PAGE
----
Leading up to the 2016 NFL trade deadline there was a lot of speculation about Torrey Smith landing in Philadelphia, which as we know by now did not come to fruition.
Instead the Eagles waited until the offseason to acquire the services of Smith and given months to reflect on the signing, it made perfect sense for their vision of the team’s 2017 receiving corps. The Eagles big offseason addition was obviously Alshon Jeffery, but Smith may prove to be one of the key additions once the season rolls around and has the potential to prove this rather quickly.
Smith comes to the Eagles after two underwhelming seasons in San Franciso after cashing in on a big five-year deal worth $40 million. The 49ers pursued Smith aggressively after four successful seasons as a member of the Baltimore Ravens, but quickly found out he may not be capable of being a true No. 1 receiver and moved on after two seasons of 53 receptions, 930 yards and seven touchdowns.
Luckily for Smith, he won’t face those expectations as a member of the Eagles. Eagles Director of Player Personnel Joe Douglas knows Smith’s capablities better than anyone in Philadelphia at the moment and his right hand man Andy Weidl played a pivotal role in the Ravens selecting Smith in the 2011 NFL Draft. Those voices vouching for him in the Eagles front office speaks volumes to what this team believes Smith brings to them.
Smith will not play in Jeffery’s shadow, who is clearly the Eagles new No. 1 receiver, but he also won’t necessarily be asked to be the second option in the Eagles offense. With tight end Zach Ertz emerging to be Carson Wentz’s favorite target towards the end of the season, a productive receiver in Jordan Matthews and Nelson Agholor catching attention during OTA’s, Smith is in a position to prove himself rather than have expectations placed on his shoulders like he did with the 49ers. That may be the most positive factor into Smith’s rejuvenation.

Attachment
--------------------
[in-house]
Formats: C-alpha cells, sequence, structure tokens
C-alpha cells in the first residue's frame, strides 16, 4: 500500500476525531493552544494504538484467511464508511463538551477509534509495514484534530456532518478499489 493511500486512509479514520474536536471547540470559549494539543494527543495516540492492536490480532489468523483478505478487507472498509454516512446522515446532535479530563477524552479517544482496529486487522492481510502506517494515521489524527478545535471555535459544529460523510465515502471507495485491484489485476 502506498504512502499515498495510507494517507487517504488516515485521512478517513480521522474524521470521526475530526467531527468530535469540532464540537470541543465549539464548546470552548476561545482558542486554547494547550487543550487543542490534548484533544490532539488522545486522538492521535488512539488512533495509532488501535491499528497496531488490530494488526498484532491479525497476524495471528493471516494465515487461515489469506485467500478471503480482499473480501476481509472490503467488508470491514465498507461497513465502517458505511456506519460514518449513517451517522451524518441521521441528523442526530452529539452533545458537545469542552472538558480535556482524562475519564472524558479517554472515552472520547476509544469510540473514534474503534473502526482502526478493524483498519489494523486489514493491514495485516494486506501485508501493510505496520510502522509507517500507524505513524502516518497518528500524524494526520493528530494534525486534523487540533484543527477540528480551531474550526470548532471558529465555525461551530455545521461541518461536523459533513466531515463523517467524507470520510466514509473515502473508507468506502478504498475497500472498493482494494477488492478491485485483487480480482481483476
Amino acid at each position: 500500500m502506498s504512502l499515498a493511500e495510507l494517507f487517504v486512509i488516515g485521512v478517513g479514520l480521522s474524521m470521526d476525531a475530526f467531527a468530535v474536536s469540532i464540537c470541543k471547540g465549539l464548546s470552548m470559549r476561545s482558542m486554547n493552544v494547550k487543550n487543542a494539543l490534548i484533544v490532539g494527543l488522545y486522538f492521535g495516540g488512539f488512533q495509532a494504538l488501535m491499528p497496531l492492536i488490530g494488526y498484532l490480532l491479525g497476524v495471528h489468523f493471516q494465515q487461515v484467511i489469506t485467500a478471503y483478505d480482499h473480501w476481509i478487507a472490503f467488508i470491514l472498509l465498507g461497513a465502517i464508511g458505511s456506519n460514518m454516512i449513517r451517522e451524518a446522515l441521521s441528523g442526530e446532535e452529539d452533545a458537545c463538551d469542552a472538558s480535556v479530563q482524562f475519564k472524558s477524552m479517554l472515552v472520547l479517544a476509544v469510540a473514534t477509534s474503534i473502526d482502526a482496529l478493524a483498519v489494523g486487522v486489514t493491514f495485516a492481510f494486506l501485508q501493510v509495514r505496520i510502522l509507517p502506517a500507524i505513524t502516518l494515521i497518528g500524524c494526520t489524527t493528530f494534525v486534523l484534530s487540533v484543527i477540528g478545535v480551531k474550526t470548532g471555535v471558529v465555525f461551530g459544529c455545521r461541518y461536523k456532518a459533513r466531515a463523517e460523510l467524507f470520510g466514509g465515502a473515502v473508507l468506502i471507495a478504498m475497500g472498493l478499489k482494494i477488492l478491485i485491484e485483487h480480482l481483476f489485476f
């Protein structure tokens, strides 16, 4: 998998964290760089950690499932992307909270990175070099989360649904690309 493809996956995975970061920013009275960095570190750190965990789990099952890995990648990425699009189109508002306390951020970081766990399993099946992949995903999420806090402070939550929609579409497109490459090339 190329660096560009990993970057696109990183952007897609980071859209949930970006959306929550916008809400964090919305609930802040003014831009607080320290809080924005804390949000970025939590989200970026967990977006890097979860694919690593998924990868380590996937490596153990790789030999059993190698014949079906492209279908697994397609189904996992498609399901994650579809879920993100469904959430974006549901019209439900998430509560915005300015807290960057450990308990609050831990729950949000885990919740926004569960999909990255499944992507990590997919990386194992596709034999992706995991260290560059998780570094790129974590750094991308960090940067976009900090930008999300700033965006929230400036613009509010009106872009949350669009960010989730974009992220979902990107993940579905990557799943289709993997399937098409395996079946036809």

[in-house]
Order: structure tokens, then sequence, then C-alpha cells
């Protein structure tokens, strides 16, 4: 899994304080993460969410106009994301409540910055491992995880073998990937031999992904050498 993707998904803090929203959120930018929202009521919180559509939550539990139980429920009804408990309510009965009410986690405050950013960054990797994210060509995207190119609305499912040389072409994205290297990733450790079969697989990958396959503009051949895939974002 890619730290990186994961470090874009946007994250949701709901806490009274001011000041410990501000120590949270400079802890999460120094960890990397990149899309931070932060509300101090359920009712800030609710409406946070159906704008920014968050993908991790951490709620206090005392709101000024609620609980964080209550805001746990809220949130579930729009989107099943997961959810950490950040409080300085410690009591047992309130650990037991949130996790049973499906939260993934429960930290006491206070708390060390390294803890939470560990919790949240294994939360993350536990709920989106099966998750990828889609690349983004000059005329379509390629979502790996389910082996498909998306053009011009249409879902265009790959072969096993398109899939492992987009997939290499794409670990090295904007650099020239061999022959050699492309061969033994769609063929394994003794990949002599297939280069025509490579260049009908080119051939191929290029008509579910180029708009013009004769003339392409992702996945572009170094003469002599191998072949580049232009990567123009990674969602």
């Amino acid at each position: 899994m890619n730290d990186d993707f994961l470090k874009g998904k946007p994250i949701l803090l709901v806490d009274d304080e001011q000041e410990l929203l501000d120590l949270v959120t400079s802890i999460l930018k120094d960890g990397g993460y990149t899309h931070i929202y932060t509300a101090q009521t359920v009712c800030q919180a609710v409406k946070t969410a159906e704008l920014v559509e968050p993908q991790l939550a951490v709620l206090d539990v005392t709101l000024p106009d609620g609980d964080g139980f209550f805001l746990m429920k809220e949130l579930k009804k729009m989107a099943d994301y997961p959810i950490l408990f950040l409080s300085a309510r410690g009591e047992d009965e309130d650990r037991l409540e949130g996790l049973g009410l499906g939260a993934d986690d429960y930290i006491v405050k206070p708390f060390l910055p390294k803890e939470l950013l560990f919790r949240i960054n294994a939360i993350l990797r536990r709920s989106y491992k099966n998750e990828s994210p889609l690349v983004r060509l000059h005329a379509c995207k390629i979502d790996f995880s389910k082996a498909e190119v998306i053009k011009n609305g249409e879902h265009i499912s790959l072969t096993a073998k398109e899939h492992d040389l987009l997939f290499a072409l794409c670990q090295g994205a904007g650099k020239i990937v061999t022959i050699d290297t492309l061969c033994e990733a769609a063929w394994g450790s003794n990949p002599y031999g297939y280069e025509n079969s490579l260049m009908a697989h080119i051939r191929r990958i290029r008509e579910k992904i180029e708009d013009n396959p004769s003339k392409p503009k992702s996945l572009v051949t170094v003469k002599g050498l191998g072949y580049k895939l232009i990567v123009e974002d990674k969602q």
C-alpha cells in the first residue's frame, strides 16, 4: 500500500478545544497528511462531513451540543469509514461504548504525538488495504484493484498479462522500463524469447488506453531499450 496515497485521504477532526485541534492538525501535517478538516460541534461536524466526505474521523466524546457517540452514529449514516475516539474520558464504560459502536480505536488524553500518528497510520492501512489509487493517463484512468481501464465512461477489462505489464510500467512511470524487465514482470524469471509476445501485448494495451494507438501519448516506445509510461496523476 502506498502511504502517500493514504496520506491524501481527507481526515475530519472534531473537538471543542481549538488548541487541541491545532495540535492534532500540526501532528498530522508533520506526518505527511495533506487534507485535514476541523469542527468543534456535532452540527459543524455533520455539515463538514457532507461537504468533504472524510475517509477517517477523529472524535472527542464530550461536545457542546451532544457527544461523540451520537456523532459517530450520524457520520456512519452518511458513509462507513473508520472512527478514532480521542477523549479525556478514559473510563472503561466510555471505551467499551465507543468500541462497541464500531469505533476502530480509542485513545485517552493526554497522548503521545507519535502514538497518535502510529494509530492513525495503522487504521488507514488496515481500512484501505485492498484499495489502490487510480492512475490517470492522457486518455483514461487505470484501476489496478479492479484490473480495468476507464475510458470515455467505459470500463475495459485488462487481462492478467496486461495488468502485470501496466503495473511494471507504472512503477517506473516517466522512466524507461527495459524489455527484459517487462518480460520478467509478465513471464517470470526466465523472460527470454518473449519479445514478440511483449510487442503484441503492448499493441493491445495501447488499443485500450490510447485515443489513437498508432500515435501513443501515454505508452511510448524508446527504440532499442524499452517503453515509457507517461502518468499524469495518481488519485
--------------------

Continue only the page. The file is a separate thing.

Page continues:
Another aspect being overlooked by many is the competiton Smith faced as the 49ers No. 1 wide receiver. Many look at Smith’s stats in addition to being graded ProFootballFocus’ worst receiver in the NFL this past season (119 out of 119 eligible receivers graded) and think lesser of him just due to those reasons. There’s one thing missing in those statistics – context.
Here’s some context to add to those statistics in two tweets:
Torrey Smith averages +0.95 PPR per target more vs. positively graded CBs than negatively graded CBs. Largest discrepancy this past decade.
— Scott Barrett (@ScottBarrettDFB) June 8, 2017
What that tweet is basically stating is that Smith, according to ProFootballFocus ratings of cornerbacks, faced the best cornerbacks in the NFL more than every receiver in the NFL and a noticeable amount more than Julio Jones by 22.4%. That’s astounding.
Smith will face nowhere near that stiff of competition just due to Jeffery’s presence alone. Smith has been in that type of situation before as he played second fiddle to Anquan Boldin and Steve Smith Sr. In Baltimore. If you don’t think Douglas and the Eagles are aware of that, I have a bridge to sell you.
Smith may of only played two seasons alongside Boldin and one opposite of Smith Sr., but it shows the Ravens valued him as the No. 2 option and decided that was his best chance at success. The Eagles clearly feel no different.
The biggest threat the Eagles were missing in their passing attack in 2016 was a receiver to stretch the field. Smith, as we all know by now, offers that proven skill set to the corps. With a career average of 17 yards per catch, Smith’s home run threat ability gives the Eagles a chance to be more creative with their passing attack.
My lovely partner Liam Jenkins hit on this perfectly in his film room piece on Smith that I highly recommend viewing after reading this piece so you can see with your own eyes what I’m preaching isn’t just purely blinding optimism.
The Eagles are poised to improve their 24th passing offense from a year ago with all the additions they’ve made to their receiving corps. Smith will be a noticeable addition to that as well and hopefully you’re better convinced of this after this piece.
Photo Credits: John Jones/Sportswire